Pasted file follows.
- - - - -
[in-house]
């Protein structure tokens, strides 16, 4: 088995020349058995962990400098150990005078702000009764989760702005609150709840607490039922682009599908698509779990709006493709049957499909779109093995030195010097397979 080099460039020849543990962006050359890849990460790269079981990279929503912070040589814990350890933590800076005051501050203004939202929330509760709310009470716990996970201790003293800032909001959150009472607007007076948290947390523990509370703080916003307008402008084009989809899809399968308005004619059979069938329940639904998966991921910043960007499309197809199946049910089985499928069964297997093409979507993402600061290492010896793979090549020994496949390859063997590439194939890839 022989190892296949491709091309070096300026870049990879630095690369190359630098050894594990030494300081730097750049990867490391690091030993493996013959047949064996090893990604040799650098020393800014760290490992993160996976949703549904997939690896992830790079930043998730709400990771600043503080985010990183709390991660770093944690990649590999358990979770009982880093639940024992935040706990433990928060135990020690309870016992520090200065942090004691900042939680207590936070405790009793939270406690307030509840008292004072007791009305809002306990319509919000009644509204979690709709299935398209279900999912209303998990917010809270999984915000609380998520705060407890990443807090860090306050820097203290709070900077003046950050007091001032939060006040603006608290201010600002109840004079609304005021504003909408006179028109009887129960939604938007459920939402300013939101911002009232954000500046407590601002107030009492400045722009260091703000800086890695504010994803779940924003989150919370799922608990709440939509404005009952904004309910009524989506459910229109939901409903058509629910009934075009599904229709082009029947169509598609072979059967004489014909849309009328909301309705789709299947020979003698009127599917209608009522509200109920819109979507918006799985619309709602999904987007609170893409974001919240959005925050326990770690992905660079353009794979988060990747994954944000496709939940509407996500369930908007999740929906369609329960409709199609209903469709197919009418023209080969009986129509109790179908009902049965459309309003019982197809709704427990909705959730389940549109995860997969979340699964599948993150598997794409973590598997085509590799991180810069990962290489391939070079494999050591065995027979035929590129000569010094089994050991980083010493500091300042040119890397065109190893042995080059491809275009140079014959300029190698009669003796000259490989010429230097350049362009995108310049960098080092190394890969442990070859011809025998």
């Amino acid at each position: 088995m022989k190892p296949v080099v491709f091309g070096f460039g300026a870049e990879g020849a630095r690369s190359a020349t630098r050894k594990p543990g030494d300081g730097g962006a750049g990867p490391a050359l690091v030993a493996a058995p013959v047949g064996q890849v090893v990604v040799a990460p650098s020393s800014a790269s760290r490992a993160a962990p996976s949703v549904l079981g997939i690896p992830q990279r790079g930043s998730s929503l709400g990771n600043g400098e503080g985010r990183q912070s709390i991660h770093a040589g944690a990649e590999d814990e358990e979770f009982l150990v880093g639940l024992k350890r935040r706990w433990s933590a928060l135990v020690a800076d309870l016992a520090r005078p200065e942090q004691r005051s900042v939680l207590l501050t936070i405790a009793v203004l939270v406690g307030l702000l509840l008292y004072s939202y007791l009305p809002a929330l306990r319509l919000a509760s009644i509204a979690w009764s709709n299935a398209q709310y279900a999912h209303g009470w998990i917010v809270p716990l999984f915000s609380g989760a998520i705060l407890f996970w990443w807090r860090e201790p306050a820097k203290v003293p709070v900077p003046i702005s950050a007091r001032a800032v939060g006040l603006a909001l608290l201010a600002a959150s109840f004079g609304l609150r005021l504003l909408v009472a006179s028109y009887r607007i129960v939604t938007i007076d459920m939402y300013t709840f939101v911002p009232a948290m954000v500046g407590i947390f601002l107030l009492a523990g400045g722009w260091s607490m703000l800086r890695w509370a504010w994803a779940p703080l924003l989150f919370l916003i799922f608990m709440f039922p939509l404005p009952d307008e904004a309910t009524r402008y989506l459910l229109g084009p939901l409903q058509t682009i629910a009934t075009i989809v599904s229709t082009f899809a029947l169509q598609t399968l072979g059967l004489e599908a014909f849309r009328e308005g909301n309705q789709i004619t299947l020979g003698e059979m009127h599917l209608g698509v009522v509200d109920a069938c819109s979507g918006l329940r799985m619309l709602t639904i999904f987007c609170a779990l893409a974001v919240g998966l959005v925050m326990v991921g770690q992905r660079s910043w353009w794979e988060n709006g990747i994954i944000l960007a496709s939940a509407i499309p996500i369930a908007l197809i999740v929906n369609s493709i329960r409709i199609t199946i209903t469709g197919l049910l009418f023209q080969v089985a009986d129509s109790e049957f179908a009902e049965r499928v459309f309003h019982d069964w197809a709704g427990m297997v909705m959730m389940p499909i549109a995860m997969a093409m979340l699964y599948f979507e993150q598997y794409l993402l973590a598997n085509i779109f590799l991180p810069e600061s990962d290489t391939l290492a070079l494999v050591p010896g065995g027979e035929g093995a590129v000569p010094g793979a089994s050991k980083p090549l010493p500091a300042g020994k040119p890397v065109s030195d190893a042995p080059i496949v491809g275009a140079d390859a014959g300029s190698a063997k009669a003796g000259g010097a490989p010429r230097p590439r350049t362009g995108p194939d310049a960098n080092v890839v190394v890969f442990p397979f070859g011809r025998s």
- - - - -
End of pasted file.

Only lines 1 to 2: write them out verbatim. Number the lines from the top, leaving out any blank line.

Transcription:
[in-house]
């Protein structure tokens, strides 16, 4: 088995020349058995962990400098150990005078702000009764989760702005609150709840607490039922682009599908698509779990709006493709049957499909779109093995030195010097397979 080099460039020849543990962006050359890849990460790269079981990279929503912070040589814990350890933590800076005051501050203004939202929330509760709310009470716990996970201790003293800032909001959150009472607007007076948290947390523990509370703080916003307008402008084009989809899809399968308005004619059979069938329940639904998966991921910043960007499309197809199946049910089985499928069964297997093409979507993402600061290492010896793979090549020994496949390859063997590439194939890839 022989190892296949491709091309070096300026870049990879630095690369190359630098050894594990030494300081730097750049990867490391690091030993493996013959047949064996090893990604040799650098020393800014760290490992993160996976949703549904997939690896992830790079930043998730709400990771600043503080985010990183709390991660770093944690990649590999358990979770009982880093639940024992935040706990433990928060135990020690309870016992520090200065942090004691900042939680207590936070405790009793939270406690307030509840008292004072007791009305809002306990319509919000009644509204979690709709299935398209279900999912209303998990917010809270999984915000609380998520705060407890990443807090860090306050820097203290709070900077003046950050007091001032939060006040603006608290201010600002109840004079609304005021504003909408006179028109009887129960939604938007459920939402300013939101911002009232954000500046407590601002107030009492400045722009260091703000800086890695504010994803779940924003989150919370799922608990709440939509404005009952904004309910009524989506459910229109939901409903058509629910009934075009599904229709082009029947169509598609072979059967004489014909849309009328909301309705789709299947020979003698009127599917209608009522509200109920819109979507918006799985619309709602999904987007609170893409974001919240959005925050326990770690992905660079353009794979988060990747994954944000496709939940509407996500369930908007999740929906369609329960409709199609209903469709197919009418023209080969009986129509109790179908009902049965459309309003019982197809709704427990909705959730389940549109995860997969979340699964599948993150598997794409973590598997085509590799991180810069990962290489391939070079494999050591065995027979035929590129000569010094089994050991980083010493500091300042040119890397065109190893042995080059491809275009140079014959300029190698009669003796000259490989010429230097350049362009995108310049960098080092190394890969442990070859011809025998």